Tuesday, November 9, 2021

How to Do Discourse Analysis (According to Longacre)

Robert Longacre's study of the structure of the book of 1 John is a model of how we should do discourse analysis. 

We'll be doing a deep dive into his method in class today. 

Here are the steps he uses:

1. Divide the letter into its structural paragraphs. This step is based solely on the surface structure of the text. Try to posit a "string of natural paragraphs."

2. Then determine the natural groupings of these paragraphs into larger units. Broadly speaking, in a letter there will be an introduction, a body, and a conclusion. 

3. Ask whether the letter has an overall expository cast or an overall hortatory cast. Keep in mind that hortatory components may be buried in expository language.

4. Identify the peaks of the letter, i.e., "points of cumulative development."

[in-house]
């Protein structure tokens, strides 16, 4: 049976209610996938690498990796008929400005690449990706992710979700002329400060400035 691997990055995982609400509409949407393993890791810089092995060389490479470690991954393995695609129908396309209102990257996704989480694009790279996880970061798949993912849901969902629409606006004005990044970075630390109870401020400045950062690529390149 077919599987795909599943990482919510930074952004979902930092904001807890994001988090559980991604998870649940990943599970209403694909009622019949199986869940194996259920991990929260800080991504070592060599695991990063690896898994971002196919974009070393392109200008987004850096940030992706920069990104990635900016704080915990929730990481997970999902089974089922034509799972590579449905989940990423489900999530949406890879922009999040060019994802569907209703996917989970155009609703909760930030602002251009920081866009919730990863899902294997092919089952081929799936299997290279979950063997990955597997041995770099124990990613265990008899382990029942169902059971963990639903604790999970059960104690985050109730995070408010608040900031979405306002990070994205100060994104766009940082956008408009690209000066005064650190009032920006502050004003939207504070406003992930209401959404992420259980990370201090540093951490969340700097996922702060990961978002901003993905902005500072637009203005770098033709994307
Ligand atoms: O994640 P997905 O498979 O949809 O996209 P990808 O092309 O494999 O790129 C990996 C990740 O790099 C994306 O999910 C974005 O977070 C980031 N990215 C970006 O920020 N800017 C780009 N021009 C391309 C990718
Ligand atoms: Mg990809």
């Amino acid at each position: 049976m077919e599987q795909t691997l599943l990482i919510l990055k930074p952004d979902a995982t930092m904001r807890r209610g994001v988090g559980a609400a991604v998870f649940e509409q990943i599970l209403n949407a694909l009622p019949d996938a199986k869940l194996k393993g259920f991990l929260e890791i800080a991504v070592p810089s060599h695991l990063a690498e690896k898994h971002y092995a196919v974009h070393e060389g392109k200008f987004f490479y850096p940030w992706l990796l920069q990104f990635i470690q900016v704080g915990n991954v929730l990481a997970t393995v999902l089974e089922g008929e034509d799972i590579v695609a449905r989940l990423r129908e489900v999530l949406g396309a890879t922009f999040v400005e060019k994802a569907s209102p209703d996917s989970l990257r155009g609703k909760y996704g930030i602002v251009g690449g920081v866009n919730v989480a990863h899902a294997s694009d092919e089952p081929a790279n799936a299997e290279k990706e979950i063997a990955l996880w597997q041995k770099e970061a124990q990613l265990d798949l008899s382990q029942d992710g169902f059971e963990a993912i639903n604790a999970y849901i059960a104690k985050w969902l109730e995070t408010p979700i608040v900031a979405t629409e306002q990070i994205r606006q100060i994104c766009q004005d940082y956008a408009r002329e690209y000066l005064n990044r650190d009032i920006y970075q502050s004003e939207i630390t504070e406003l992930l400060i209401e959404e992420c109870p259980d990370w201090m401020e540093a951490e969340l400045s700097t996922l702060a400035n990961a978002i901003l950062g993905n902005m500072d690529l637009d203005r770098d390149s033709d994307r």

5. Finally, state the linguistic macrostructure of the letter. The macrostructure "is a summary of précis or abstract of a text which is stated so that it gives the central thrust of the whole work." This macrostructure "serves as a control on the content of the text." It also "controls what is developed in detail and what is simply referred to in passing." Look especially for "overt statements of the macrostructure." 

Longacre concludes his study of 1 John with these words:

I believe, then, that the message of 1 John is very clear. it [sic] is overtly stated and is developed in a masterful way in the peaks of the introduction and especially in the peaks of the body of the work; and the whole book is brought to bear on it. The strongest command forms are found in the peaks, and the most extended development of the themes are [sic] found in the peaks. The message, then, is very clear for us. To be a follower of the Christian way requires doctrinal and ethical commitments. 

So there you have it. Care to give it a try the next time you study a New Testament letter?

By the way, I tried out this method out several years in a study called The Discourse Structure of Philippians: A Study in Textlinguistics. For my power point, go here

Note: Heartfelt thanks to my assistant Mr. Hayden Fleming for producing the power point for our class.